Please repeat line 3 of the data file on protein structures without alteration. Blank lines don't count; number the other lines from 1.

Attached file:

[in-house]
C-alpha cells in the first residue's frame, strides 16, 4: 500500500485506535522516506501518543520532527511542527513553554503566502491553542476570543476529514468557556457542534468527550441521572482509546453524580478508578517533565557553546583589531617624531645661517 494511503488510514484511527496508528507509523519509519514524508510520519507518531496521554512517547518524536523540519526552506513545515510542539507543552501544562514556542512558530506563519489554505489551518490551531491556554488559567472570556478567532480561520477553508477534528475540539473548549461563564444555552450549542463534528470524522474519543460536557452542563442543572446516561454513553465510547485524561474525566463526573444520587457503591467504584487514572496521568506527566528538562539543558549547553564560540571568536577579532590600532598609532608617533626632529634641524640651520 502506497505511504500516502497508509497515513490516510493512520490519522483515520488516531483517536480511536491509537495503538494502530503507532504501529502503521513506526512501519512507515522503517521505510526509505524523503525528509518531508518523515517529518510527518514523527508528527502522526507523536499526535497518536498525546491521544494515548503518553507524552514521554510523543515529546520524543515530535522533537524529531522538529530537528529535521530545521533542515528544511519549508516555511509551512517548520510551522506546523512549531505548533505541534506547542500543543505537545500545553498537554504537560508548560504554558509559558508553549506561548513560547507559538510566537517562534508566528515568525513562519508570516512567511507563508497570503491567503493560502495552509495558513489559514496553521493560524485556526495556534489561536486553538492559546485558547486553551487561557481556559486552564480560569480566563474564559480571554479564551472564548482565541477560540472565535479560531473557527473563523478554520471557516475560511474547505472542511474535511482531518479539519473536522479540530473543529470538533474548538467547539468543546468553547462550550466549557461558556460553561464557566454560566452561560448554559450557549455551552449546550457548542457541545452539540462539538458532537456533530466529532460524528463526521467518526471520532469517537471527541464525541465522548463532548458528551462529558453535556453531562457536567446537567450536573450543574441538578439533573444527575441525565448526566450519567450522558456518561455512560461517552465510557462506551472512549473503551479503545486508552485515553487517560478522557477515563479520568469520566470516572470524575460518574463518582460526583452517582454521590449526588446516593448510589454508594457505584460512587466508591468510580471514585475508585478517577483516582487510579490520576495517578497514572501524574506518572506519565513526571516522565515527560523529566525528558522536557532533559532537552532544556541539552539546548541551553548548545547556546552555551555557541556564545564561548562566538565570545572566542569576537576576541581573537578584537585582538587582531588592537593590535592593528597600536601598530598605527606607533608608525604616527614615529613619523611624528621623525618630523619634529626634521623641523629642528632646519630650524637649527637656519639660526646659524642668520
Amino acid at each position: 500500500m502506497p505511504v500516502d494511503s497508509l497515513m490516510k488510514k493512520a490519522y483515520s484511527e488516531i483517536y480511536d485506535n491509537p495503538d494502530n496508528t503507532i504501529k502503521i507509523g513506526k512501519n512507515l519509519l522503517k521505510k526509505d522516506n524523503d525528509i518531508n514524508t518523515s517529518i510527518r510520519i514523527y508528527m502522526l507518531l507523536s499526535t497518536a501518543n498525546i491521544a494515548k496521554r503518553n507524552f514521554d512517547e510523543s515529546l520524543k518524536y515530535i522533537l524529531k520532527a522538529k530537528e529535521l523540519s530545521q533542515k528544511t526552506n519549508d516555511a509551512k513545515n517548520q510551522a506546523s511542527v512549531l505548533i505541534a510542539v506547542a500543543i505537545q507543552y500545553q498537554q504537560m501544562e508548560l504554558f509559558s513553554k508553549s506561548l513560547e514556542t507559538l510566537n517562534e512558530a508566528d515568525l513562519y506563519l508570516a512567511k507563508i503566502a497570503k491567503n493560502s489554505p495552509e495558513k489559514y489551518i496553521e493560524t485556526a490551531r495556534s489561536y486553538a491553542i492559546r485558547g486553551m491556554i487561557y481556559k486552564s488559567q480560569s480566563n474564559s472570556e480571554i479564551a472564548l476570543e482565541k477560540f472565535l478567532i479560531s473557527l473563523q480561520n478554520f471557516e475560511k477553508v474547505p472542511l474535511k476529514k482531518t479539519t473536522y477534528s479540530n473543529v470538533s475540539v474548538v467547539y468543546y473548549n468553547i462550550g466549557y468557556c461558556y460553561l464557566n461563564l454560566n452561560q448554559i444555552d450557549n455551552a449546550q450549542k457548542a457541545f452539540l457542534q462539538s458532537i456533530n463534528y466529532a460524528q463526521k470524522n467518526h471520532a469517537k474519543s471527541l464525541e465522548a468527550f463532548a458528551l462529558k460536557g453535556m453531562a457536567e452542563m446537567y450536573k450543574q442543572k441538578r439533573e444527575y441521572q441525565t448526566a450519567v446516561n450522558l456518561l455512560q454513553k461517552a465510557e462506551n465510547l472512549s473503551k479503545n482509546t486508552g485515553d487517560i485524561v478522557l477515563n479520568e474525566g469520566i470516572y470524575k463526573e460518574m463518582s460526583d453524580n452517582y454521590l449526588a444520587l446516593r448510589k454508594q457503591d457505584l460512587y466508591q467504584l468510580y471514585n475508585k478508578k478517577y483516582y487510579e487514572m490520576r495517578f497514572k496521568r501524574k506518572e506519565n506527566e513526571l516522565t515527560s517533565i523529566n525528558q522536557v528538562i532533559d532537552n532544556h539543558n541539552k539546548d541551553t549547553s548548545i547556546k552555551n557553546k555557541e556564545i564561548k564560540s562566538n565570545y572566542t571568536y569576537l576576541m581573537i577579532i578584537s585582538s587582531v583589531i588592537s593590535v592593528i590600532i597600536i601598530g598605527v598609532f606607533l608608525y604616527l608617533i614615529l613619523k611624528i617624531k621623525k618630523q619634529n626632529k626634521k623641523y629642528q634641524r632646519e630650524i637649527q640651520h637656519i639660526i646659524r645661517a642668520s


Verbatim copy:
Amino acid at each position: 500500500m502506497p505511504v500516502d494511503s497508509l497515513m490516510k488510514k493512520a490519522y483515520s484511527e488516531i483517536y480511536d485506535n491509537p495503538d494502530n496508528t503507532i504501529k502503521i507509523g513506526k512501519n512507515l519509519l522503517k521505510k526509505d522516506n524523503d525528509i518531508n514524508t518523515s517529518i510527518r510520519i514523527y508528527m502522526l507518531l507523536s499526535t497518536a501518543n498525546i491521544a494515548k496521554r503518553n507524552f514521554d512517547e510523543s515529546l520524543k518524536y515530535i522533537l524529531k520532527a522538529k530537528e529535521l523540519s530545521q533542515k528544511t526552506n519549508d516555511a509551512k513545515n517548520q510551522a506546523s511542527v512549531l505548533i505541534a510542539v506547542a500543543i505537545q507543552y500545553q498537554q504537560m501544562e508548560l504554558f509559558s513553554k508553549s506561548l513560547e514556542t507559538l510566537n517562534e512558530a508566528d515568525l513562519y506563519l508570516a512567511k507563508i503566502a497570503k491567503n493560502s489554505p495552509e495558513k489559514y489551518i496553521e493560524t485556526a490551531r495556534s489561536y486553538a491553542i492559546r485558547g486553551m491556554i487561557y481556559k486552564s488559567q480560569s480566563n474564559s472570556e480571554i479564551a472564548l476570543e482565541k477560540f472565535l478567532i479560531s473557527l473563523q480561520n478554520f471557516e475560511k477553508v474547505p472542511l474535511k476529514k482531518t479539519t473536522y477534528s479540530n473543529v470538533s475540539v474548538v467547539y468543546y473548549n468553547i462550550g466549557y468557556c461558556y460553561l464557566n461563564l454560566n452561560q448554559i444555552d450557549n455551552a449546550q450549542k457548542a457541545f452539540l457542534q462539538s458532537i456533530n463534528y466529532a460524528q463526521k470524522n467518526h471520532a469517537k474519543s471527541l464525541e465522548a468527550f463532548a458528551l462529558k460536557g453535556m453531562a457536567e452542563m446537567y450536573k450543574q442543572k441538578r439533573e444527575y441521572q441525565t448526566a450519567v446516561n450522558l456518561l455512560q454513553k461517552a465510557e462506551n465510547l472512549s473503551k479503545n482509546t486508552g485515553d487517560i485524561v478522557l477515563n479520568e474525566g469520566i470516572y470524575k463526573e460518574m463518582s460526583d453524580n452517582y454521590l449526588a444520587l446516593r448510589k454508594q457503591d457505584l460512587y466508591q467504584l468510580y471514585n475508585k478508578k478517577y483516582y487510579e487514572m490520576r495517578f497514572k496521568r501524574k506518572e506519565n506527566e513526571l516522565t515527560s517533565i523529566n525528558q522536557v528538562i532533559d532537552n532544556h539543558n541539552k539546548d541551553t549547553s548548545i547556546k552555551n557553546k555557541e556564545i564561548k564560540s562566538n565570545y572566542t571568536y569576537l576576541m581573537i577579532i578584537s585582538s587582531v583589531i588592537s593590535v592593528i590600532i597600536i601598530g598605527v598609532f606607533l608608525y604616527l608617533i614615529l613619523k611624528i617624531k621623525k618630523q619634529n626632529k626634521k623641523y629642528q634641524r632646519e630650524i637649527q640651520h637656519i639660526i646659524r645661517a642668520s